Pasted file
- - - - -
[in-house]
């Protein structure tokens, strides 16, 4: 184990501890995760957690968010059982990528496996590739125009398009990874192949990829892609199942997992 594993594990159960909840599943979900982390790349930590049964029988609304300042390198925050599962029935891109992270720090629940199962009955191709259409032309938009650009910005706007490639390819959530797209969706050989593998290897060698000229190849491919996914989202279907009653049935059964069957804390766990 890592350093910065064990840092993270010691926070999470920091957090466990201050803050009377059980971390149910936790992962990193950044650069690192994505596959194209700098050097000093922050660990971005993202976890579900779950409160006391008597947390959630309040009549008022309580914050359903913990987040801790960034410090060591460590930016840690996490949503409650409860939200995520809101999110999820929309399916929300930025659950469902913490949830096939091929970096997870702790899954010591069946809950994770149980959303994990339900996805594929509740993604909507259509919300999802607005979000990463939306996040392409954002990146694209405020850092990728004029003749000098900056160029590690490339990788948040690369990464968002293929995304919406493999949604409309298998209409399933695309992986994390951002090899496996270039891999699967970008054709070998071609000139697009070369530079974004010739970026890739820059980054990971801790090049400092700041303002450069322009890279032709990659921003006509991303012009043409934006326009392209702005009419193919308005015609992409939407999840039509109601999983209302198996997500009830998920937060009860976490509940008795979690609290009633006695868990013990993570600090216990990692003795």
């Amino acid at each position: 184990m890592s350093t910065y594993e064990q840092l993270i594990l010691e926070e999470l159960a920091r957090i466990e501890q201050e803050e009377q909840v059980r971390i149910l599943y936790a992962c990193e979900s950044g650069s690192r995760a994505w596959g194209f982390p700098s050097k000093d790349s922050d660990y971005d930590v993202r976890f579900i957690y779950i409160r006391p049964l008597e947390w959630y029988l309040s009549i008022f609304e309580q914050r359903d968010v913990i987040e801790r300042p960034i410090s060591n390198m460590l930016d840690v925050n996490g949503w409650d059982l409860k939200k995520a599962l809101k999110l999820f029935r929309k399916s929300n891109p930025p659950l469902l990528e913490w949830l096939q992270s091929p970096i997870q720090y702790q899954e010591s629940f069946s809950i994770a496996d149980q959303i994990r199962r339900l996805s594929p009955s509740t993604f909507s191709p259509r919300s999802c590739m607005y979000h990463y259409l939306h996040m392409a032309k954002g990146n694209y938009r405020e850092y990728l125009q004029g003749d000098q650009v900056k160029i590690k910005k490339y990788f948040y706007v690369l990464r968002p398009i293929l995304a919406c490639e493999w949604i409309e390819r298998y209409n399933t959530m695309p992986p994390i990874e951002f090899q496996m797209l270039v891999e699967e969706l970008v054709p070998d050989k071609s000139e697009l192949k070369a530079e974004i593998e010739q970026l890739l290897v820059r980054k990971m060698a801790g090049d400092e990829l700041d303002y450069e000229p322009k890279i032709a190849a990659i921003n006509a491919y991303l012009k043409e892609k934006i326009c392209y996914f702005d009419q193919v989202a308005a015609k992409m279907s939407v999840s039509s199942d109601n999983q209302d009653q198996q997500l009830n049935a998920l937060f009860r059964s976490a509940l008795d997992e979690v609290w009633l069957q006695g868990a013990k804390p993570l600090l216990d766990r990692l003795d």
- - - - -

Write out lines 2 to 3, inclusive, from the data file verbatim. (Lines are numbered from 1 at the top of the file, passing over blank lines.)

């Protein structure tokens, strides 16, 4: 184990501890995760957690968010059982990528496996590739125009398009990874192949990829892609199942997992 594993594990159960909840599943979900982390790349930590049964029988609304300042390198925050599962029935891109992270720090629940199962009955191709259409032309938009650009910005706007490639390819959530797209969706050989593998290897060698000229190849491919996914989202279907009653049935059964069957804390766990 890592350093910065064990840092993270010691926070999470920091957090466990201050803050009377059980971390149910936790992962990193950044650069690192994505596959194209700098050097000093922050660990971005993202976890579900779950409160006391008597947390959630309040009549008022309580914050359903913990987040801790960034410090060591460590930016840690996490949503409650409860939200995520809101999110999820929309399916929300930025659950469902913490949830096939091929970096997870702790899954010591069946809950994770149980959303994990339900996805594929509740993604909507259509919300999802607005979000990463939306996040392409954002990146694209405020850092990728004029003749000098900056160029590690490339990788948040690369990464968002293929995304919406493999949604409309298998209409399933695309992986994390951002090899496996270039891999699967970008054709070998071609000139697009070369530079974004010739970026890739820059980054990971801790090049400092700041303002450069322009890279032709990659921003006509991303012009043409934006326009392209702005009419193919308005015609992409939407999840039509109601999983209302198996997500009830998920937060009860976490509940008795979690609290009633006695868990013990993570600090216990990692003795």
């Amino acid at each position: 184990m890592s350093t910065y594993e064990q840092l993270i594990l010691e926070e999470l159960a920091r957090i466990e501890q201050e803050e009377q909840v059980r971390i149910l599943y936790a992962c990193e979900s950044g650069s690192r995760a994505w596959g194209f982390p700098s050097k000093d790349s922050d660990y971005d930590v993202r976890f579900i957690y779950i409160r006391p049964l008597e947390w959630y029988l309040s009549i008022f609304e309580q914050r359903d968010v913990i987040e801790r300042p960034i410090s060591n390198m460590l930016d840690v925050n996490g949503w409650d059982l409860k939200k995520a599962l809101k999110l999820f029935r929309k399916s929300n891109p930025p659950l469902l990528e913490w949830l096939q992270s091929p970096i997870q720090y702790q899954e010591s629940f069946s809950i994770a496996d149980q959303i994990r199962r339900l996805s594929p009955s509740t993604f909507s191709p259509r919300s999802c590739m607005y979000h990463y259409l939306h996040m392409a032309k954002g990146n694209y938009r405020e850092y990728l125009q004029g003749d000098q650009v900056k160029i590690k910005k490339y990788f948040y706007v690369l990464r968002p398009i293929l995304a919406c490639e493999w949604i409309e390819r298998y209409n399933t959530m695309p992986p994390i990874e951002f090899q496996m797209l270039v891999e699967e969706l970008v054709p070998d050989k071609s000139e697009l192949k070369a530079e974004i593998e010739q970026l890739l290897v820059r980054k990971m060698a801790g090049d400092e990829l700041d303002y450069e000229p322009k890279i032709a190849a990659i921003n006509a491919y991303l012009k043409e892609k934006i326009c392209y996914f702005d009419q193919v989202a308005a015609k992409m279907s939407v999840s039509s199942d109601n999983q209302d009653q198996q997500l009830n049935a998920l937060f009860r059964s976490a509940l008795d997992e979690v609290w009633l069957q006695g868990a013990k804390p993570l600090l216990d766990r990692l003795d």